2014 was a breakthrough year for Topsoe’s understanding of catalysis. In two separate peer-reviewed articles, Topsoe and its global research partners were able to publish ground-breaking new knowledge on catalysis at the atomic level.
In the years to come, the knowledge achieved through this work will enable Topsoe to take a quantum leap forward in the development of new and urgently-needed catalysts to reduce harmful emissions related to the reﬁnery and automotive industries.
The action of atoms at ’work’
One of the articles, published in July 2014 in Nature Materials, describes a catalyst ‘in action’ at the atomic level under conditions similar to those in an automotive catalytic system. The processes were made visible to the human eye with the help of a newly-developed nanoreactor – essentially a miniaturized catalyst created on an extremely small silicon chip and inserted into one of Topsoe’s high-resolution electron microscopes. The nanoreactor was developed in a close collaboration between Topsoe, the Delft University of Technology and FEI Company, all within the Nano-Imaging under Industrial Conditions (NIMIC) consortium.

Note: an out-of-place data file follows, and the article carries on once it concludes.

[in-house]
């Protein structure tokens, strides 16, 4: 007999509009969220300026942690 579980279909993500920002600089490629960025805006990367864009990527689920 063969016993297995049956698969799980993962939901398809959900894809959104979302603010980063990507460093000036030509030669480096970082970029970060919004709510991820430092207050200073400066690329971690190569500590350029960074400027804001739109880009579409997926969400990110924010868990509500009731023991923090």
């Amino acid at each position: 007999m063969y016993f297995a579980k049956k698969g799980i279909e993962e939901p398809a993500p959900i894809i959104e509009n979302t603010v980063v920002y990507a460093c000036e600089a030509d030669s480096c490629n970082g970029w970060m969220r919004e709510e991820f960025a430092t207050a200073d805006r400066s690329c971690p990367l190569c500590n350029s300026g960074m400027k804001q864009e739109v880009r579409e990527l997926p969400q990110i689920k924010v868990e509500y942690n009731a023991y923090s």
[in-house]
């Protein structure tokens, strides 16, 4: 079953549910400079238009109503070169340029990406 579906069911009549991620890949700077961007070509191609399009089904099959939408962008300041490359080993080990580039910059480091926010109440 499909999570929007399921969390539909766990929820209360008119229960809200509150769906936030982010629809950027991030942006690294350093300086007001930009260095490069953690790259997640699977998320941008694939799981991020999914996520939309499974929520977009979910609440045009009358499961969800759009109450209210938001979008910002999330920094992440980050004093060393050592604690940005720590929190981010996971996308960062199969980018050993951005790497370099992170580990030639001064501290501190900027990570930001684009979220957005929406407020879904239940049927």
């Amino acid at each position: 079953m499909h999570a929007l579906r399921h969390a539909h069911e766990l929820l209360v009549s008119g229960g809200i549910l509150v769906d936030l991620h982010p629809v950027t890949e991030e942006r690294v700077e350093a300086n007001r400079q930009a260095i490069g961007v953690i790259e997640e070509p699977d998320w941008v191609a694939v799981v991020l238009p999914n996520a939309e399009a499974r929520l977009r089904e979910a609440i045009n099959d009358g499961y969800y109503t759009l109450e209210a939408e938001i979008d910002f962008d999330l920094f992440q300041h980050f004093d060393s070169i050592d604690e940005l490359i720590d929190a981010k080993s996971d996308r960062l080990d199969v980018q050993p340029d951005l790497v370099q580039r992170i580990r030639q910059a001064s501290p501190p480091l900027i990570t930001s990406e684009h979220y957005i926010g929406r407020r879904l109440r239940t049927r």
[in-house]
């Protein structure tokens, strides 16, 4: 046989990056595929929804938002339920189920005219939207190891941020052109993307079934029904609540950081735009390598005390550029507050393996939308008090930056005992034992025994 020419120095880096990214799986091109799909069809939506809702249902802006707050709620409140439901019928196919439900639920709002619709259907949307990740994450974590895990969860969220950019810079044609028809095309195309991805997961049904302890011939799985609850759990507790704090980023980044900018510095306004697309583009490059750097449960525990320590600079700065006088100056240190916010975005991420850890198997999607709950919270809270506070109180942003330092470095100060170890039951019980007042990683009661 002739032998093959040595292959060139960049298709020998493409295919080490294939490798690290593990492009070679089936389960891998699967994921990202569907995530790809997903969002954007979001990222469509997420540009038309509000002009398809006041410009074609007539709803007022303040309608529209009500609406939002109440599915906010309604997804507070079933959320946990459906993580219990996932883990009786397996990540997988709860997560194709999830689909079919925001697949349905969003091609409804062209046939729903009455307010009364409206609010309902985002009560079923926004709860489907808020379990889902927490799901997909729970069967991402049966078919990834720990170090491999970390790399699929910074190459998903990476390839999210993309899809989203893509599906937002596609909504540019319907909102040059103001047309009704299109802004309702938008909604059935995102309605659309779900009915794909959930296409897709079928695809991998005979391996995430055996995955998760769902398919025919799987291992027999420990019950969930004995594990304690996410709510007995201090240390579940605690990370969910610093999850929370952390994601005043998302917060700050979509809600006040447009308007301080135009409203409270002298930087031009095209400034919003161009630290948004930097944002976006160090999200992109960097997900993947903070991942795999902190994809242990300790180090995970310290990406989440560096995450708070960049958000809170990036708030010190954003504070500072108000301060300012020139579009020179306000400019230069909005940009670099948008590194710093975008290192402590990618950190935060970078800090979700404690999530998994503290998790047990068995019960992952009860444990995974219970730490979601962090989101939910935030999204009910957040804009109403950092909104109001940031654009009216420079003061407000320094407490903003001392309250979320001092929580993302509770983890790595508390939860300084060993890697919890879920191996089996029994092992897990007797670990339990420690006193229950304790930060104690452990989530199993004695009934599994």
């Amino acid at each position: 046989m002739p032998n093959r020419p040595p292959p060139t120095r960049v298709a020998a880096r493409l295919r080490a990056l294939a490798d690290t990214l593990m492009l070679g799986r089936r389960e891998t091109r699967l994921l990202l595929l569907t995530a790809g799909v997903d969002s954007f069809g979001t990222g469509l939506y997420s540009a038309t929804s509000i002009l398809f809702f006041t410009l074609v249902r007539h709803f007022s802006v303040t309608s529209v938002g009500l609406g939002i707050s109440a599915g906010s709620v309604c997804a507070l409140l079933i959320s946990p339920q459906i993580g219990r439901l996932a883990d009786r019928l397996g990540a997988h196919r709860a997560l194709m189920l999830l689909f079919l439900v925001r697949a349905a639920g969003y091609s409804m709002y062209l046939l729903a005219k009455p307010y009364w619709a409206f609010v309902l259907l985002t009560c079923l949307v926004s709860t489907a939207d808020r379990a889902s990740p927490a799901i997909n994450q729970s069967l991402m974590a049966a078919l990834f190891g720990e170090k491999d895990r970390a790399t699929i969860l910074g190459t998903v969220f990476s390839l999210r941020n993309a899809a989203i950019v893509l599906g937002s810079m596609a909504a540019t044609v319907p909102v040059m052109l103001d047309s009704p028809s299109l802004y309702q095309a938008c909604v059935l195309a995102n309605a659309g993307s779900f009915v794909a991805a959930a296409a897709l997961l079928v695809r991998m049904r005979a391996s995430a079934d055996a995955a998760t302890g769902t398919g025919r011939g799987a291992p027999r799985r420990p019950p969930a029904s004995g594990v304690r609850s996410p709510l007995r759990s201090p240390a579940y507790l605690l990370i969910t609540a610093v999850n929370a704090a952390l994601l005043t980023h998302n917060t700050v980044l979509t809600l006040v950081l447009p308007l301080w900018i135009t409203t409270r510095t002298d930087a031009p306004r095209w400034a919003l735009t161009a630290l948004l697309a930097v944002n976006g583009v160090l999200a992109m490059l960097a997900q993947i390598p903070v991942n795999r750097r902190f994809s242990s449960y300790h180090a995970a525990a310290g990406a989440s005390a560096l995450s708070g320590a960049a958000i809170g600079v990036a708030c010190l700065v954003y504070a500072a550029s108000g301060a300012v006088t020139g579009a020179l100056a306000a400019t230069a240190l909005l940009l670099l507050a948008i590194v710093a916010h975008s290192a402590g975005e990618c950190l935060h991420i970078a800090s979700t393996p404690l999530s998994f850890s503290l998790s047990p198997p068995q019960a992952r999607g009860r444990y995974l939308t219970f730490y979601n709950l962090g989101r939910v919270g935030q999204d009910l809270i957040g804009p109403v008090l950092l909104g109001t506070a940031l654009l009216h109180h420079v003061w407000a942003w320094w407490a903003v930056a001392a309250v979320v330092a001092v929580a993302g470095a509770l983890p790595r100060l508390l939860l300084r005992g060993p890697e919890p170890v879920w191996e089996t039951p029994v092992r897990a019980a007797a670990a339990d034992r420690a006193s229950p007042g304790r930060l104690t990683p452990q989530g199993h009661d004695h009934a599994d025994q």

The atomic structure of reﬁnery catalysts
The other article, published in September 2014 in Angewandte Chemie, deals with Topsoe’s TK catalyst series, which is used by oil reﬁneries around the world. It contains ﬁrst-ever images showing how the individual atoms of the active ingredient in such catalysts are arranged, providing new insights into what makes a catalyst more effective. This knowledge described in this article was achieved in collaboration with world-renowned experts within catalysis and electron microscopy, including Dr. Quentin Ramasse at the SuperSTEM facility in Daresbury, UK, and Dr. Christian Kisielowski of the Lawrence Berkeley National Laboratory in California.